Histogram visualizations in Circonus use a technique called "heat maps." A typical histogram will take many values and place them into bins, representing those bins in a bar chart or pictogram.

You can also see a video describing histograms.

What is a histogram?

Let's assume we have a set of numbers: {11, 17, 21, 21, 23, 26, 28, 29, 31, 31, 33, 34, 36, 36, 36, 41, 42, 43, 44, 47, 49, 49, 49, 50, 51, 51, 56, 57, 63, 64, 68, 73, 74, 78, 82, 85}. We've witnessed these numbers over a period of 1 minute. (For example, let's say they are latencies on database queries in ms, or let's say they are the signal strength of connected wireless client, or let's say they are abandonment times for a website, etc.)

Understanding that the average (or arithmetic mean) of these numbers is 45.25 (their sum, 1629, divided by number of elements in the set, 36) and that the standard deviation is approximately 19.06 tells us something about the data set. However, these number can be quite misleading. The standard deviation has strong and telling properties on normal distributions of data. Real data, in complex systems, rarely presents itself as a normal distribution.


To better understand the distribution, we can use histograms. By taking the above data and placing numbers in bins of 5 ([10-15], [15-20], [20-25], etc.), we can then plot the count of samples in each bin. We arrive at a traditional histogram. This classic histogram is illustrated to the right.

This histogram shows the population distribution of the data in question. Within Circonus, we wish to show this richness of data with time as an added dimension. This requires using a visual dimension other than height or width, so we choose color (or more specifically, saturation).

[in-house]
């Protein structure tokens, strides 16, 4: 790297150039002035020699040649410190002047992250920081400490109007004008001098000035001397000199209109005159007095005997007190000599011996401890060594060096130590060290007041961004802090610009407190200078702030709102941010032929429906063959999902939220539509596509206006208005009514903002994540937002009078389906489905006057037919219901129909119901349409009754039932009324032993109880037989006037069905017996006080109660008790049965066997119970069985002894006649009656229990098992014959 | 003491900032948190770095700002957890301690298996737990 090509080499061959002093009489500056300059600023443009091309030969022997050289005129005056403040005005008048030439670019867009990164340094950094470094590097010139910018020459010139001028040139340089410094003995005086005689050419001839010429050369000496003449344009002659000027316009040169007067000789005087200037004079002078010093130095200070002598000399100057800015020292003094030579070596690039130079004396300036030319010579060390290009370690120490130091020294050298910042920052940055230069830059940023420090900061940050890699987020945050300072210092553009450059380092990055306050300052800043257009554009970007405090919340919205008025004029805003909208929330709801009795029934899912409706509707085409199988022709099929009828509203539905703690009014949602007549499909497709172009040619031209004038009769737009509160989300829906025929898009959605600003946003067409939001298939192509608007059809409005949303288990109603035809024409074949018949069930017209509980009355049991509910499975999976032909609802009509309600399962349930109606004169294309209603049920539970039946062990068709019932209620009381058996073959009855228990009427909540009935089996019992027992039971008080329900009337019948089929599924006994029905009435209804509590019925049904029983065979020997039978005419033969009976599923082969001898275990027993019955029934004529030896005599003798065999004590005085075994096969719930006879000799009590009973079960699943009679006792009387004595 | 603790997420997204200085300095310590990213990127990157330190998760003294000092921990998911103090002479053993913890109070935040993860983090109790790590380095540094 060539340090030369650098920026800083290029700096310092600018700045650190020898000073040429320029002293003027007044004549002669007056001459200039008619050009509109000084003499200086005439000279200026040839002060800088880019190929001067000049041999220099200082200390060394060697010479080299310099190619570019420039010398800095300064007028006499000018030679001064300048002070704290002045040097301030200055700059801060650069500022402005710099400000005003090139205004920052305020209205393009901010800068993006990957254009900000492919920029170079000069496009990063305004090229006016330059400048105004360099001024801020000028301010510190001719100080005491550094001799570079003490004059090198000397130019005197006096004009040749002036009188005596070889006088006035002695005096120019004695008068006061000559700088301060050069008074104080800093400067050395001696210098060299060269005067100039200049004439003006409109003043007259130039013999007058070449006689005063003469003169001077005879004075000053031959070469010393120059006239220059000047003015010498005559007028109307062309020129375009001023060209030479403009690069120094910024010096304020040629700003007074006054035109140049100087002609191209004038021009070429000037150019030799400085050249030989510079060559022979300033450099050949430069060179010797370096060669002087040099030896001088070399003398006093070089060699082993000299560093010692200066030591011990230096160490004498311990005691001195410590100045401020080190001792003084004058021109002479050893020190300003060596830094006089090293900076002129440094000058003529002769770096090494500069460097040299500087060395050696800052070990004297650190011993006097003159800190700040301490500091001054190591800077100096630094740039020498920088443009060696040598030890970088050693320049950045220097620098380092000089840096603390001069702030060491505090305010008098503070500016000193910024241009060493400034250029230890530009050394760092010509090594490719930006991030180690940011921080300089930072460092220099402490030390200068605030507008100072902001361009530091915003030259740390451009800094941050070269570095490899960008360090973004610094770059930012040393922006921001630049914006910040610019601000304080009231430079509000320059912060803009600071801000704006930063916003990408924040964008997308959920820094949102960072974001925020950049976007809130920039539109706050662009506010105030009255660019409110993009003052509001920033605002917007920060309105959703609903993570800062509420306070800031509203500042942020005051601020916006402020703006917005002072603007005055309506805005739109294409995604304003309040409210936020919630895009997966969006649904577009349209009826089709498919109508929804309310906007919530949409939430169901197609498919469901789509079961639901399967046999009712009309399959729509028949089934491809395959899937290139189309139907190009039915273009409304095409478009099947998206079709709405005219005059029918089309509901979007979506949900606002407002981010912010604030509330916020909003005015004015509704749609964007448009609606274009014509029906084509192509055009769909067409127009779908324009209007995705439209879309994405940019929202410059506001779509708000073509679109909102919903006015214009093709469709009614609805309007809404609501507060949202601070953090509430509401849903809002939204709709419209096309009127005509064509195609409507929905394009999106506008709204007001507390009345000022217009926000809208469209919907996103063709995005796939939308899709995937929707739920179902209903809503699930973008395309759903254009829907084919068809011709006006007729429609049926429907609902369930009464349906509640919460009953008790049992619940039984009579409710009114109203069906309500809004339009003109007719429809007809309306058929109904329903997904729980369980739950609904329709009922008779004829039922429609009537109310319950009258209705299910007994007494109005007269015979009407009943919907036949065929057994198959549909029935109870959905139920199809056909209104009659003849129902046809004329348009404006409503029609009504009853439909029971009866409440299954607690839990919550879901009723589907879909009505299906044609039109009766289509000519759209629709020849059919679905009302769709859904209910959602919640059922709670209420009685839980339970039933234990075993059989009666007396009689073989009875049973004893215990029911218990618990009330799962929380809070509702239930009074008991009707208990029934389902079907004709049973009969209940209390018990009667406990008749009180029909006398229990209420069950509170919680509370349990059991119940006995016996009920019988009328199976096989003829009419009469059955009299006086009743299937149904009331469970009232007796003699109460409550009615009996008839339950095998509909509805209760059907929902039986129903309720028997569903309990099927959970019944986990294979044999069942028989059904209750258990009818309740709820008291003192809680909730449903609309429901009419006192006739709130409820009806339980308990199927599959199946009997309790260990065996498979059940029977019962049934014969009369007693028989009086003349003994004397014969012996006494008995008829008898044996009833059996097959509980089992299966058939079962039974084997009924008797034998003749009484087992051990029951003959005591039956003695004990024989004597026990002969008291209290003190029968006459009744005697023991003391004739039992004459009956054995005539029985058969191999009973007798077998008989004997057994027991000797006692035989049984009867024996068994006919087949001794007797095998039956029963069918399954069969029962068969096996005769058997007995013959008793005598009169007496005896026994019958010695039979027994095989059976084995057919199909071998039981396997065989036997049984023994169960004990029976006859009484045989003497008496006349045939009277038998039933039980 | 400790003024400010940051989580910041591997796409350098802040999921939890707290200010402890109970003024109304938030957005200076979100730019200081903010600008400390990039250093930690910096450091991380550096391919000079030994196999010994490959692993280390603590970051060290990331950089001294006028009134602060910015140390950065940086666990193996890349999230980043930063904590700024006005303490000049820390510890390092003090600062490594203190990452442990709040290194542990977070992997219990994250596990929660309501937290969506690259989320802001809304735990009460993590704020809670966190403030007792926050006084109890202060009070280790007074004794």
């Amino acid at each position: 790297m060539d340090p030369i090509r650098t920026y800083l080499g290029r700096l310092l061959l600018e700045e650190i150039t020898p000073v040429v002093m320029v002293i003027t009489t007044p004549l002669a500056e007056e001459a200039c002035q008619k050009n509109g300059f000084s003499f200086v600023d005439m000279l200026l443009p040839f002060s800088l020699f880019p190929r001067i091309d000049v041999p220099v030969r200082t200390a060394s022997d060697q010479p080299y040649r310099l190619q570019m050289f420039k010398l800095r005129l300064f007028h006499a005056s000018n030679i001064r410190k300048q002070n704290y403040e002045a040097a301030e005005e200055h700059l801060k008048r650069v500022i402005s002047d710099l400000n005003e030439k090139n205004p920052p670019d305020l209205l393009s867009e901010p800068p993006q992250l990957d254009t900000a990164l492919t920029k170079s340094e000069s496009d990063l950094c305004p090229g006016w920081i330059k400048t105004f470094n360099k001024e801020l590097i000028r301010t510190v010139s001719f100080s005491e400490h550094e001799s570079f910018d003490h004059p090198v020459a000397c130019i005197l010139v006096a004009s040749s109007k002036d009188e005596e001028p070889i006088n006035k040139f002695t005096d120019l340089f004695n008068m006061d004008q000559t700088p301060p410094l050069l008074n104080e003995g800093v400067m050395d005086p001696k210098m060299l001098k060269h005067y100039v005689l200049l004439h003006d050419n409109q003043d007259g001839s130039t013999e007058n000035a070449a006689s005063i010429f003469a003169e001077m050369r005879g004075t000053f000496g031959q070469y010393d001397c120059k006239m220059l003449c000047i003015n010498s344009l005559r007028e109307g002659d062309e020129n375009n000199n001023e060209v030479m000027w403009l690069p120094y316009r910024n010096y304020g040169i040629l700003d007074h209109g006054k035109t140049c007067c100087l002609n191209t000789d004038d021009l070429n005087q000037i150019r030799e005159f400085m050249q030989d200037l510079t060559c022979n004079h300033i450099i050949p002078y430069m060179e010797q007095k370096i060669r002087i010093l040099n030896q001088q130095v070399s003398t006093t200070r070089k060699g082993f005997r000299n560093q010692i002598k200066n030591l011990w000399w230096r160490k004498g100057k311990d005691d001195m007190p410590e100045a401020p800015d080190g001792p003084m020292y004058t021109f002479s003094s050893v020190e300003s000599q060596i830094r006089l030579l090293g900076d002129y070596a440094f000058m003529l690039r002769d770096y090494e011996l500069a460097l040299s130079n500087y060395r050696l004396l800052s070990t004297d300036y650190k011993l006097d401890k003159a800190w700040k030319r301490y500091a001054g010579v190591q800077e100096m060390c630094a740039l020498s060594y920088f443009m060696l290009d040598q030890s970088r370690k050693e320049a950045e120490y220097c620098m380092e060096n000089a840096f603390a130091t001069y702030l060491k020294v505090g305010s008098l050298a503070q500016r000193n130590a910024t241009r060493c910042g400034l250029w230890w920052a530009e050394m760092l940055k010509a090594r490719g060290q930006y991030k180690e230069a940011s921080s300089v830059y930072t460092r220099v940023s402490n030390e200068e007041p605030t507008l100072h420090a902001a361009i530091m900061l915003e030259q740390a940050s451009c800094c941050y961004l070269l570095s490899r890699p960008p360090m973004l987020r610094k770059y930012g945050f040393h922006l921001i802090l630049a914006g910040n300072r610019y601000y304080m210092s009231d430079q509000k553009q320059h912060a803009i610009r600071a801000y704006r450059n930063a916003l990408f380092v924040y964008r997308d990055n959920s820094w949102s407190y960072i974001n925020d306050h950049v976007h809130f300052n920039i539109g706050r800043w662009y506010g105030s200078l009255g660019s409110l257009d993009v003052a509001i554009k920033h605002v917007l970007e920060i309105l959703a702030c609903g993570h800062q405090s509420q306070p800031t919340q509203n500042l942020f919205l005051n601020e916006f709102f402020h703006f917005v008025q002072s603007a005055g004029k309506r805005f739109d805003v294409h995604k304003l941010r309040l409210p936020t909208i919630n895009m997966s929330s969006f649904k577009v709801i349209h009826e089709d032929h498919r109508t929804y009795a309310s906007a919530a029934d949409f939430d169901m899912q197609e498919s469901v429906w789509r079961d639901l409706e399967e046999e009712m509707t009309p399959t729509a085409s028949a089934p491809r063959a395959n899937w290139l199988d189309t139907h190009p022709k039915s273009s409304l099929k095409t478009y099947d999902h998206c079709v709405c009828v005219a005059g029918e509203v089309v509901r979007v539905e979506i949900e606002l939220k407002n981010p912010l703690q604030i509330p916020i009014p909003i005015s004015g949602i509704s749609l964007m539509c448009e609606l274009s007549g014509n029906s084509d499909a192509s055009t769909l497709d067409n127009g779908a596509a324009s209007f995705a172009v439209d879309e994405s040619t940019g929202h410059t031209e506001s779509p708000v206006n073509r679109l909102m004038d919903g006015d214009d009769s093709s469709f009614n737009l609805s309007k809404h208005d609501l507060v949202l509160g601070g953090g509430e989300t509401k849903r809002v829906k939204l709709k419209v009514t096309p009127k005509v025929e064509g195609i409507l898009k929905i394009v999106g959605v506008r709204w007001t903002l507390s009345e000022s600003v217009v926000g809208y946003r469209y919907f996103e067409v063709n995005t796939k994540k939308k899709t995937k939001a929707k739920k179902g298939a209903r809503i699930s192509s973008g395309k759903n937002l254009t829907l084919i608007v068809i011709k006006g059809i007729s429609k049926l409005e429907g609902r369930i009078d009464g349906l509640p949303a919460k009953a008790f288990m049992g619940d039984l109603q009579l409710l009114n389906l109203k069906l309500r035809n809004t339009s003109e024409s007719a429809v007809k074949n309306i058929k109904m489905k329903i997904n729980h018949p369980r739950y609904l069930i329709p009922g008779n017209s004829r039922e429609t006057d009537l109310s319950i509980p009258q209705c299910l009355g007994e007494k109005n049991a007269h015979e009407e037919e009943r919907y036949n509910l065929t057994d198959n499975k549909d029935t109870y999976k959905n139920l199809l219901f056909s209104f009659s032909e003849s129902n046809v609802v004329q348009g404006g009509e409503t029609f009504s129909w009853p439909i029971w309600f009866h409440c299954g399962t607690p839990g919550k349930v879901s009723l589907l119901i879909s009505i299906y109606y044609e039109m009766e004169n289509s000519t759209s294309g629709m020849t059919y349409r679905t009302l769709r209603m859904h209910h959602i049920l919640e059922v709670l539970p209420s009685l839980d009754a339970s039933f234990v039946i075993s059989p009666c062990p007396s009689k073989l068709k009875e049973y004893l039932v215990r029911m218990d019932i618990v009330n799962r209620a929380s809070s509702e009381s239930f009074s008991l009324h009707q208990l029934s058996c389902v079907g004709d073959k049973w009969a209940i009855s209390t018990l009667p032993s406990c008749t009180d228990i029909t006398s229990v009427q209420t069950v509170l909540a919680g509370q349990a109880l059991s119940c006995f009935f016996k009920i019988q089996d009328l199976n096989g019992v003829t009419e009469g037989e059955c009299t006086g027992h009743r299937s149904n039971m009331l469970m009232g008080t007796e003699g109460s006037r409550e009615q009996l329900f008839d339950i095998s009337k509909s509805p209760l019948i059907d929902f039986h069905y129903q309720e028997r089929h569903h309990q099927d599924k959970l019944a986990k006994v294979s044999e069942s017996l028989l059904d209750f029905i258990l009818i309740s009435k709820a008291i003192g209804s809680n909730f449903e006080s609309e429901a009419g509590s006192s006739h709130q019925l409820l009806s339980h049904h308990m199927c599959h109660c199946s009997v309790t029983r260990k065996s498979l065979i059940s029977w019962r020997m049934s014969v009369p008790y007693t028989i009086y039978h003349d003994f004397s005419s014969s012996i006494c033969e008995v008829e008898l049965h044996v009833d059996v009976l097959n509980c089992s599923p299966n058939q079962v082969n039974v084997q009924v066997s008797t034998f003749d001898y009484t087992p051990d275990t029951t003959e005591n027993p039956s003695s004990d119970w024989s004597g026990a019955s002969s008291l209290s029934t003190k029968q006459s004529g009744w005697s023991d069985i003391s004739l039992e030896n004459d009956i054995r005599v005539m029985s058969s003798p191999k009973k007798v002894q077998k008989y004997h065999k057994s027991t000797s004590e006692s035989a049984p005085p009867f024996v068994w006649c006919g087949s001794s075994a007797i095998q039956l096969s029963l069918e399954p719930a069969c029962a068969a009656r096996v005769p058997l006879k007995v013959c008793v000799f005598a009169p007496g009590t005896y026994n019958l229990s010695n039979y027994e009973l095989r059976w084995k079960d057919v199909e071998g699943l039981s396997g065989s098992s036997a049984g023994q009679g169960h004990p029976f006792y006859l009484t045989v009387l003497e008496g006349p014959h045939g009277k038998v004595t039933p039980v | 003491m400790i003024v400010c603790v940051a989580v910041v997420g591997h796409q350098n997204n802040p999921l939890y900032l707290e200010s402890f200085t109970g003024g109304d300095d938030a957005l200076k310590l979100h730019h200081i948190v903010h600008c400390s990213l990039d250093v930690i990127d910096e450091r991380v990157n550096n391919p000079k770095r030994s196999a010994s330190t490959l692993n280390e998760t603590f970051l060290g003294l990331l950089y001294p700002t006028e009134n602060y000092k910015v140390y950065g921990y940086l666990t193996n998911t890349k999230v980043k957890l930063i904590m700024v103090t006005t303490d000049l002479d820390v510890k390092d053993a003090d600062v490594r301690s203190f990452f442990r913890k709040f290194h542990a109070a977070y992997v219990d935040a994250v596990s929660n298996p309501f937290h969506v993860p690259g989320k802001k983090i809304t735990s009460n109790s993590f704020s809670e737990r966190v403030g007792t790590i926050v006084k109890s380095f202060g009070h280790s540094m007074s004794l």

By coloring the histogram, we can provide a visual indicator based on something other than height. In the sample illustration to the left, we can see that those bins with no data [0-5) and [90-95) are white and as you progress through each bin, the color (blue in this case) is more saturated when the bin contains more samples. The darkest of the blues are for the 3 bins containing four samples each. Each bin is assigned a color saturation level according to the number of samples it contains.

For the next step, we need to eliminate the use of height (so that we free up a graph dimension for the visualization of time). As you can see, if we made all of the bars in the histogram the same height, we can still see the distribution of data based on color saturation.


The darker bars here have more samples. It can take some practice to read this sort of output, but Circonus provides a heads-up display for translation to make this easy.

It is clear in this histogram, that we can no longer easily tell the exact frequency values (because humans can measure spacial differences more accurately than color differences). As the height has no meaning, we can eliminate the height completely:

This is often called a "sparkline" in the visualization world. This line of color points can be considered a terse visual representation of the population density of a given set of samples.

Adding in time

In every Circonus view, time is presented as "progressing" along a horizontal axis; left is "before" right, right is "after" left (just like a timeline). In order to show histograms over time, we need to rotate the histogram sparkline vertically. Each of these vertical color strips represents a set of samples over a period of time. Like the typical numeric graphs, that time period depends on your zoom level.

If you are zoomed out to a year view, those may be 1 day periods, if you are zoomed into a window covering only an few hours, those could be 1 minute periods.

Further details concerning how to understand these in Circonus graphs can be demonstrated in the context of actual histogram graphs.